A best practice would be to use the URL of the stand-alone post page in your link (instead of the chronological-order home page), since by the time your reader gets to the home page, you may have made other posts, so what they are looking for won’t be on top any more.

A blog may already be a part of your established website, or you may be able to easily add a blog.  Having your news feed be a part of your larger site is ideal, but if it’s not feasible, WordPress.com and Blogger and other blogging sites offer free (but limited feature) blogs.  Most of those services also allow you to buy a domain name to use with that free blog (this can be less than $25 per year).

In the comments, please post ideas about how you are using blogs for your organization.

Next week: setting up your News Feed to automatically post on your FB Fan Page.

 

Email Sign-up on Your FB Page

If you use Constant Contact, you can sign up contacts from your Facebook fan page.  It’s easy to install.  Instructions are here.

This is just one aspect of “inter-connecting” your promotional media.  Don’t think of your members as interacting with only one type of content from you, for example, only your website or only your Facebook page.  Think of all your promotional media (including your “old-fashioned” print newsletter) as part of a giant wheel or web.  Different constituents will access different types of media as a first encounter, but you want to  make it both easy and desirable for your constituents to access different parts of that wheel.  Make sure there are links and connections from each type of media to the others– especially the media that forms the core of your communications efforts.

How do you inter-connect your media efforts?  Post your ideas in the comments– they may help out others!

 

Tips for Online Communities

A couple of weeks back, I blogged about using private online communities for your organization.  This week, I ran across a great post giving some tips for using this platform. Geoff Livingston at Mashable offers 5 Tips for Creating Online Communities.  I especially appreciated these tips:
Listening to your community remains a core social media principle.
The classic community mistake is to use a network to drive information out into the public as opposed to creating a compelling experience for members.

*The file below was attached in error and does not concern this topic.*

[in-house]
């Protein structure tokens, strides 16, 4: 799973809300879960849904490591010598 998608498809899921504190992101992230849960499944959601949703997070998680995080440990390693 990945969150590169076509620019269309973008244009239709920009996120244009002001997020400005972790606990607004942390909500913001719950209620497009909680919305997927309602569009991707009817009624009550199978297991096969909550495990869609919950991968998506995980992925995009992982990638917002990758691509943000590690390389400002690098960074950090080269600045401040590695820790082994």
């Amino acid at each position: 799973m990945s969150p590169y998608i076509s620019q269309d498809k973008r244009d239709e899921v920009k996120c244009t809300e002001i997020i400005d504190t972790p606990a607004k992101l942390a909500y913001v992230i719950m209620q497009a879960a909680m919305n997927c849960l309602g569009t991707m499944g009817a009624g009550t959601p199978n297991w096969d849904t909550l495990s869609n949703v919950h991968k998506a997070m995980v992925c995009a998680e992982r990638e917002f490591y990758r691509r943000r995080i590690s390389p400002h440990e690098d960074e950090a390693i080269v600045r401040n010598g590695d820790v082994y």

This is SO important!  I find that organizations that are just getting started in social media tend to think of their Facebook page or Twitter account as a bulletin board “driving information out into the public.”  Social media is about relationships, and relationships involve two-way communication.  Listen more often to what people are saying, both about their questions and concerns, and what they are saying about your organization. And, did you catch the last half of that second quote: “creating a compelling experience for members.”  That’s what you want to be thinking about in creating an online community: connecting your online members in a compelling way.  What can they experience in your online community that they cannot experience anywhere else– even when they are face-to-face? I also appreciated Geoff’s last tip, which has to do with inter-connecting all your various communication platforms.  This kind of interconnection is not a one-way connection, but moves communication in both directions.  Facebook can serve as a “beachhead” to steer folks toward your online community, but you also want to have your members communicating about your organization’s activities back in the wider online community. What do you think?  Might some kind of private online community become a part of your organization?  I’d love to hear about your thoughts! .

Constant Contact

Constant Contact

Resources

Christian churches may be interested in the resource Spiritual Formation Newsletter Content, and online resource that makes available short articles on spiritual formation appropriate for email newsletters.